Magic-Users in my campaigns are able to put their sorcerous learning to work at any time by using cantrips. These aren't the cantrips detailed in any published sourcebook, and they aren't written down in the wizard's spell books either. They are extemporised instances of magic. The magic-user uses his creativity and knowledge, his years of learning, his acquired talent for manipulating the fabric of reality, and he makes magic. Very minor magic.
If using a cantrip on a creature, or something held or worn by the creature, a saving throw vs. spells is allowed the potential victim to nullify the effect. The maximum mass of an affected item is one pound. The maximum area of effect is roughly a ten foot cube (not an exact or perfect cube, of course.)
Thus, a mage makes a hand motion, utters some arcane syllables, and the log in the hearth lights. He says a few more strange words, and his breakfast dishes are clean. It's not very bright, so to look through his pantry he works his fingers and says a word, and a small bright point of light appears. It lights up an area of about 10 feet. A fly is buzzing around, distracting him, so he mutters, points a finger, and it flashes out with a pop. Bah, his little light went out when he stopped thinking about it. Through the window, he sees the bill collector. He utters an odd word, works his hands, and (with a failed save) sets a small spot on his shirt on fire.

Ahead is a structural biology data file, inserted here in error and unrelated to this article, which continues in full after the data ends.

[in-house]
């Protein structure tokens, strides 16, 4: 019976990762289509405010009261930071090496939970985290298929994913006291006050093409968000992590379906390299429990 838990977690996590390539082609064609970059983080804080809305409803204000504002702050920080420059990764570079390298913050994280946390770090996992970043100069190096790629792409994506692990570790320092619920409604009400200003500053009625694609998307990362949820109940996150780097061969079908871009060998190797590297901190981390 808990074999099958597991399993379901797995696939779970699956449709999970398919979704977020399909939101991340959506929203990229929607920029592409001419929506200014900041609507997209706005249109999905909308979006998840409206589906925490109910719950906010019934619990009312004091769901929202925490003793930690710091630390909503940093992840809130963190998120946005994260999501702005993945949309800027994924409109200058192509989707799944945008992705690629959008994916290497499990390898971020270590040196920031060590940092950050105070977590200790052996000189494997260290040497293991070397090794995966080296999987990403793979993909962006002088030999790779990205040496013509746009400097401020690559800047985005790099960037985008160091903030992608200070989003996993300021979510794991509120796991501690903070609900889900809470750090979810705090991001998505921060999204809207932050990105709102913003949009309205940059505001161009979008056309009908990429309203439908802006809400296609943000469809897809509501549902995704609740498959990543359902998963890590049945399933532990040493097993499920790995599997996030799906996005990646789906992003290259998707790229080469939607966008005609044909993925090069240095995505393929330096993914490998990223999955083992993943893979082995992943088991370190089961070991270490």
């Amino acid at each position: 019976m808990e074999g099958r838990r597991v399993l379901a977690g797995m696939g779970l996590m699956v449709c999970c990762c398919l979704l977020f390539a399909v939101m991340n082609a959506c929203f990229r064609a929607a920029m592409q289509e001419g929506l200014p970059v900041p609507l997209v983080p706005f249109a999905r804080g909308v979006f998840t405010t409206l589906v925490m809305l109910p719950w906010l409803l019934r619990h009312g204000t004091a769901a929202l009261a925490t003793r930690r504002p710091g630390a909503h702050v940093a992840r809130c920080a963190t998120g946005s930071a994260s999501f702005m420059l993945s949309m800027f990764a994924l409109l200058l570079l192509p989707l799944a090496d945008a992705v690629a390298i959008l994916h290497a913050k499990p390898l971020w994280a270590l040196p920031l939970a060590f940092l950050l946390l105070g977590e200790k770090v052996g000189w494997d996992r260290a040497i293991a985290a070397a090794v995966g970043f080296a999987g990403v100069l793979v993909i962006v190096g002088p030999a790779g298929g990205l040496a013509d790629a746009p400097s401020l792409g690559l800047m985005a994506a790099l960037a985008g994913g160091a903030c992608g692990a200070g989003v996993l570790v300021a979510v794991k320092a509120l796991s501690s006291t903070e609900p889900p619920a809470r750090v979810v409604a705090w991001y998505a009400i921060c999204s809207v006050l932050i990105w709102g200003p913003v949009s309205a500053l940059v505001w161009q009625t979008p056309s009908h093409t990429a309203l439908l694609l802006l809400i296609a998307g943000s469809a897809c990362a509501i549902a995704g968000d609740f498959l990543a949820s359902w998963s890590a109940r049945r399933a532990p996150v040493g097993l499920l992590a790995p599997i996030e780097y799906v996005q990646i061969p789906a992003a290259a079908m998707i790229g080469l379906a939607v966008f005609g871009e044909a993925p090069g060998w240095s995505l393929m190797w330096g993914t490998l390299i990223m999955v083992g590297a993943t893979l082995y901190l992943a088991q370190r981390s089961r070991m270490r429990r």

They can't directly cause even 1 point of damage, but of course a fly or a bee doesn't have even 1 hit point. It's imagination time!